Structuring and Documenting the Real Content of an Outsourcing Agreement
Most outsourcing agreements are complex services arrangements that typically involve the transfer of various assets and factors of production, including relevant personnel, to the outsourcing supplier, and the sale back to the customer, on a long-term basis, of certain services that are critical to the support of the customer’s business.
The documentation of such an undertaking should act as a road map to guide the implementation of the arrangement and to enhance the likelihood that the often differing goals of both customer and supplier will be attained.
In the majority of outsourcing agreements, a significant proportion of the details are set out in the exhibits (or schedules) to the main agreement (or T&Cs). Indeed, the exhibits will contain, at a minimum, a description of the services to be provided by the supplier and the fees to be paid by the customer — i.e., the guts of the deal.
The challenge to fully document these exhibits and other related aspects of the transaction can often be the defining factor between a successful outsourcing arrangement and a deal gone bad.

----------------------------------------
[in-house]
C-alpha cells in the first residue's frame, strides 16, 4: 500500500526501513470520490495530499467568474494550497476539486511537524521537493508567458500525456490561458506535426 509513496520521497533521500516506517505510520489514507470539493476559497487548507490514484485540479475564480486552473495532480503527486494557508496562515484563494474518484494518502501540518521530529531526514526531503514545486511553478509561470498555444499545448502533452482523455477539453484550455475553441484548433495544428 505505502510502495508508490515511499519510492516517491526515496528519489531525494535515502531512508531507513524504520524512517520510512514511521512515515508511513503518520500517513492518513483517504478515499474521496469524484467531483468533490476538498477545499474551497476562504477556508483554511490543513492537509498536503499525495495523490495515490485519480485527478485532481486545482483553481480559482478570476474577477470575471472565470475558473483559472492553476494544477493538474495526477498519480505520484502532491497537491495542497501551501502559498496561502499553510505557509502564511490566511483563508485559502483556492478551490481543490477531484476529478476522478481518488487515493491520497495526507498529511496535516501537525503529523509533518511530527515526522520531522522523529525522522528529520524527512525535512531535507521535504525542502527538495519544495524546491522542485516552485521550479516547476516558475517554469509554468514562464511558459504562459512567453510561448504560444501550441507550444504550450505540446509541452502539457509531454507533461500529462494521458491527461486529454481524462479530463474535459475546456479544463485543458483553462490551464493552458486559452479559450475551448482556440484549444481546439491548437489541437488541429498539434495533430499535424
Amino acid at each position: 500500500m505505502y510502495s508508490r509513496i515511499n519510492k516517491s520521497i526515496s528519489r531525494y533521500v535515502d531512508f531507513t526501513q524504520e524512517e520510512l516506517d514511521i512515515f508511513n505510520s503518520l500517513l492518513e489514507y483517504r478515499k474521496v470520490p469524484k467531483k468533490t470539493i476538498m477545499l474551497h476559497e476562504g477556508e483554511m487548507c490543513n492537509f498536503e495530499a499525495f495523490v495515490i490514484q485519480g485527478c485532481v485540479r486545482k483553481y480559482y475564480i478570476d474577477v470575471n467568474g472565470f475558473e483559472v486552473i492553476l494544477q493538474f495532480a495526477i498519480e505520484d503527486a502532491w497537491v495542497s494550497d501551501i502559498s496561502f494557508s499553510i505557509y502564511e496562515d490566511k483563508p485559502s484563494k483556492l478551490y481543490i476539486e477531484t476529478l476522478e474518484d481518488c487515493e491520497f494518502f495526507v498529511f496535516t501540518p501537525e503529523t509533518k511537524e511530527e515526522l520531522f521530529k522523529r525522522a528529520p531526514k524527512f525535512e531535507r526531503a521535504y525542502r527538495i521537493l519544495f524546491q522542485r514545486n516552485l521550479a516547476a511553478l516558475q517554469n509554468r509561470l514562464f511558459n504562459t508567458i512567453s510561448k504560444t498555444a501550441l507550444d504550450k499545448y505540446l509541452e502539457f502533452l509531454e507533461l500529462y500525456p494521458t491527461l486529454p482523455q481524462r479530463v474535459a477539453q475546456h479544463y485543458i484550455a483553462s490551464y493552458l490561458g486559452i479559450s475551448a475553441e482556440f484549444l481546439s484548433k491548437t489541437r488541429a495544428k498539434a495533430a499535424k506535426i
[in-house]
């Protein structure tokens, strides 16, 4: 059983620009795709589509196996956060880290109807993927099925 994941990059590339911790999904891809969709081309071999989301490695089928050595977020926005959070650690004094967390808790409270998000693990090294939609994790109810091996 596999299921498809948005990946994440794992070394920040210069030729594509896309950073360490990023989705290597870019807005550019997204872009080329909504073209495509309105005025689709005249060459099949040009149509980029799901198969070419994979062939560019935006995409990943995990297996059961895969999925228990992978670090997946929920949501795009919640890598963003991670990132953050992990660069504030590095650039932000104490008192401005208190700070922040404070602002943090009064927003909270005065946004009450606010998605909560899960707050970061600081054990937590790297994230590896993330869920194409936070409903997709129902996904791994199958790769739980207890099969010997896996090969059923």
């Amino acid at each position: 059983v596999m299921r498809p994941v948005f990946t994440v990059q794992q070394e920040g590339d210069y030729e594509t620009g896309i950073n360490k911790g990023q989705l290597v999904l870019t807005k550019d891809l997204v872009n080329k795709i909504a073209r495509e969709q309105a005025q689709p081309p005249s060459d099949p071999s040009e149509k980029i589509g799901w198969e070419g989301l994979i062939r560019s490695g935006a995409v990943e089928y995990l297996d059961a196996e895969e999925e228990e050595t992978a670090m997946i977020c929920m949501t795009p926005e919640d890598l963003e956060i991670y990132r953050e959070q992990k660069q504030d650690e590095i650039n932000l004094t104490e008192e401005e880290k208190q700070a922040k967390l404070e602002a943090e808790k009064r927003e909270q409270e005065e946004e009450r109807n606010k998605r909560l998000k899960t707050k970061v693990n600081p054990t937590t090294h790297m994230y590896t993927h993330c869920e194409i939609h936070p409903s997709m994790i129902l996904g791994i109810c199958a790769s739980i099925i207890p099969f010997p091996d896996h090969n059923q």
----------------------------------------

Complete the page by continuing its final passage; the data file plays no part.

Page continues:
Incomplete documentation of the supplier’s service obligations can result in customer dissatisfaction when the customer doesn’t get what it expects. Inaccurate categorization of the service volumes and charges can result in disputes over payment as subsequent changes translate into additional costs for the customer or extra expenses for the supplier.
Consequently, whether structuring and documenting a large-scale information technology (IT) outsourcing contract or a limited-scope business process outsourcing (BPO) arrangement, it is important to devote adequate resources, including business, legal, subject matter expert and, if available, documentation specialist personnel, to the development, negotiation and review of the occasionally neglected, but always important, exhibits.
Spell Out the Content of the Outsourcing Agreement
In a typical outsourcing transaction, the details found in the exhibits include:
- The definition of the scope of the services to be provided to the customer.
- The specification of the performance standards that will be used to gauge the supplier’s performance.
- A delineation of the pricing structure, including procedures for adjusting fees.